Open Source

Now let's address the open source in open source intelligence.  JP 1-02 defines open source intelligence as:
"Information of potential intelligence value that is available to the general public."
This definition is contradictory to the definition of intelligence since we've already established that information and intelligence are not synonymous (amazing, two government documents contradicting one another!).  I'd say this is really a definition of open source information rather than open source intelligence.  Intelligence information is information "of potential intelligence value", but information is not intelligence.  A more accurate definition of open source intelligence, using the definition of intelligence as the root, is:
"The product resulting from the collection, processing, integration, evaluation, analysis, and interpretation of information available to the general public..."
Whether or not information is available to the general public, i.e., "open source", is in the eye of the beholder.  So far I've discussed information and intelligence from the government's point of view.   In that context, open source means information that the government does not keep to itself.  In other words, the average private citizen can access open source information without government clearance or authorization.

Now, just because open source information, and the derived open source intelligence, is not obtained through sensitive government methods doesn't mean it isn't useful.  In fact, the government has organizations devoted to the collection and analysis of open source information.  From the Director of National Intelligence's Open Source Center:
"Information does not have to be secret to be valuable. Whether in the blogs we browse, the broadcasts we watch, or the specialized journals we read, there is an endless supply of information that contributes to our understanding of the world. The Intelligence Community generally refers to this information as Open Source Intelligence (OSINT). OSINT plays an essential role in giving the national security community as a whole insight and context at a relatively low cost.

OSINT is drawn from publicly available material, including:

  • The Internet
  • Traditional mass media (e.g. television, radio, newspapers, magazines)
  • Specialized journals, conference proceedings, and think tank studies
  • Photos
  • Geospatial information (e.g. maps and commercial imagery products)"

OSINT in the Private Sector

"Open source" information in the context of a private business has essentially the same meaning as it does in a government context: information openly available to people and organizations outside the company.  A simplification would be to say open source information is non-proprietary and closed source information is proprietary, which is the point I put forward in the conversation that sparked this post.  However, a corporation might make certain proprietary information publicly available, either for free or for a fee, so proprietary information might also be open source.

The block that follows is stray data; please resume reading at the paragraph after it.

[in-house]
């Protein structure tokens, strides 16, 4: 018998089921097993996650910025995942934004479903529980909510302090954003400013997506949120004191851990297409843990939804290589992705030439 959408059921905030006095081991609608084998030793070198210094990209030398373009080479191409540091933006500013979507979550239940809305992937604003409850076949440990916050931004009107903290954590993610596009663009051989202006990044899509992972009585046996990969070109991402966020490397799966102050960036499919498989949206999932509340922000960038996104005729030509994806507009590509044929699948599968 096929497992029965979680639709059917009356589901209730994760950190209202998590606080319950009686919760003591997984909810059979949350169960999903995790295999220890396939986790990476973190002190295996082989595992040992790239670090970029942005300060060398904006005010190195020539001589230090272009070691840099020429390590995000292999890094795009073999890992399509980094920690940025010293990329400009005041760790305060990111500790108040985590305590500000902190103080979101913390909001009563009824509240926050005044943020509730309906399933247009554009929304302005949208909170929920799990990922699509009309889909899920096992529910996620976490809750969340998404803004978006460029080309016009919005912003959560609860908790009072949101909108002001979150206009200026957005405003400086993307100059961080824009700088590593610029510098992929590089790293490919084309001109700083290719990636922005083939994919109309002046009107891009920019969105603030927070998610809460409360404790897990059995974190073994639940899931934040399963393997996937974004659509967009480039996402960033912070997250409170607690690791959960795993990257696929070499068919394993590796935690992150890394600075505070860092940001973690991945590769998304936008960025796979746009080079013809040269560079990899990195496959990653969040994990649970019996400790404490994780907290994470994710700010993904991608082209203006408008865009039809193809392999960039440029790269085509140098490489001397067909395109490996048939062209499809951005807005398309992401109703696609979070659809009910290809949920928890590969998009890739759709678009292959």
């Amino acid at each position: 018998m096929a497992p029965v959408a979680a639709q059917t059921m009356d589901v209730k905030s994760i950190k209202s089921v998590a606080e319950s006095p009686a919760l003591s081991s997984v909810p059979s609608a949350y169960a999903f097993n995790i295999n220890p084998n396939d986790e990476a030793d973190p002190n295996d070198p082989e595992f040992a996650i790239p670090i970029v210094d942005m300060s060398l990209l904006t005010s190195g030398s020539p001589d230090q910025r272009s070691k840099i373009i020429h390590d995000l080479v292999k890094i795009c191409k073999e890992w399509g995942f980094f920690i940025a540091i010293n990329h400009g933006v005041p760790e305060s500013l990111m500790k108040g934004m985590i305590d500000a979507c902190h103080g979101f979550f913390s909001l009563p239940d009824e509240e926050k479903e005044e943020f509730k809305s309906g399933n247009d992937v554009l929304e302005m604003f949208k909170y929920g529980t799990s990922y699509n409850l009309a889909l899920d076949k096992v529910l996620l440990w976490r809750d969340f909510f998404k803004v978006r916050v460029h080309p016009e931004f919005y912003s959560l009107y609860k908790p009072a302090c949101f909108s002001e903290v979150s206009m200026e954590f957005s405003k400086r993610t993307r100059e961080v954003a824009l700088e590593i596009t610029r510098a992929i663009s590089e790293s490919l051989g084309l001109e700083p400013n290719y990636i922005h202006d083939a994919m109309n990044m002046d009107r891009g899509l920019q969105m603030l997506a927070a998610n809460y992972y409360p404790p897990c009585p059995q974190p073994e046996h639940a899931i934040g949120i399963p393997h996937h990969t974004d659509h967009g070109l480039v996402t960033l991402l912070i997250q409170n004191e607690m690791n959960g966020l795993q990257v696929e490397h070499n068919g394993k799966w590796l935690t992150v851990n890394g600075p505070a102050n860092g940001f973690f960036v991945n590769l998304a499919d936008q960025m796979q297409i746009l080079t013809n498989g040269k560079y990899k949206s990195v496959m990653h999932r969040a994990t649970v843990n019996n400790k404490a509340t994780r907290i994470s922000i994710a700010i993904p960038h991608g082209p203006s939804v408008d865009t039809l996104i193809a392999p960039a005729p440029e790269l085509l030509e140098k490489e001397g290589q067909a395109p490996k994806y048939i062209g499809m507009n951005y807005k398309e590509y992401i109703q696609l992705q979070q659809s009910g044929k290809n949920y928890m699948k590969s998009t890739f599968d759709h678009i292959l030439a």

With that said, I propose two simple replacement terms for OSINT in the private sector: openly available (thanks, @kylemaxwell) and publicly available (with the understanding that public means outside the company) intelligence.  "Publicly available" might be slightly more accurate because it connotes any information available in any manner outside a company, including information available for a fee or based on some organizational membership.  It is also the term used in the Open Source Center quotation above.  Openly available might cause some people to associate the term only with information available with no restrictions whatsoever, although that distinction might be splitting hairs.


It is important to understand the value of publicly-available information to prevent one from dismissing certain sources of information as being unreliable or not useful simply because the information is easily obtained.  Any information, regardless of the source, has potential value.  I think intelligence, however, is a more important concept to grasp than whether or not the intelligence is derived from public (open source) or non-public (closed source) information.  The value of information in practice is based on the application of human analysis and judgement to draw conclusions, make connections between seemingly unrelated or disparate pieces of information, and drive decisions and actions that make the best use of available resources.

That is intelligence.

Saturday, April 20, 2013

My Home Security Lab (Part I)

Like many folks interested in information security, I have a home lab environment.  I thought I'd share my setup just to provide another option for anyone who might be looking for examples of how to create their own lab.  In this first post, I'll go over my requirements and hardware choices.  In subsequent posts, I'll talk about my physical and virtual network topology and configuration.

Many different configurations and combinations of virtual and physical infrastructure could be used depending on what your ultimate goal (and budget) is.  I primarily wanted a network security monitoring (NSM) lab, so I had the following requirements:
  • Capability to run several (3-4 or more) machines (physical and/or virtual) at the same time
  • Capability to monitor all of those machines via a physical tap, a switch mirror/SPAN port, or a virtual configuration
  • Expandable storage for saving full-content packet captures, creating a large number of VMs and snapshots, and whatever other needs arise over time
  • Ability to segregate the lab traffic from the rest of my home network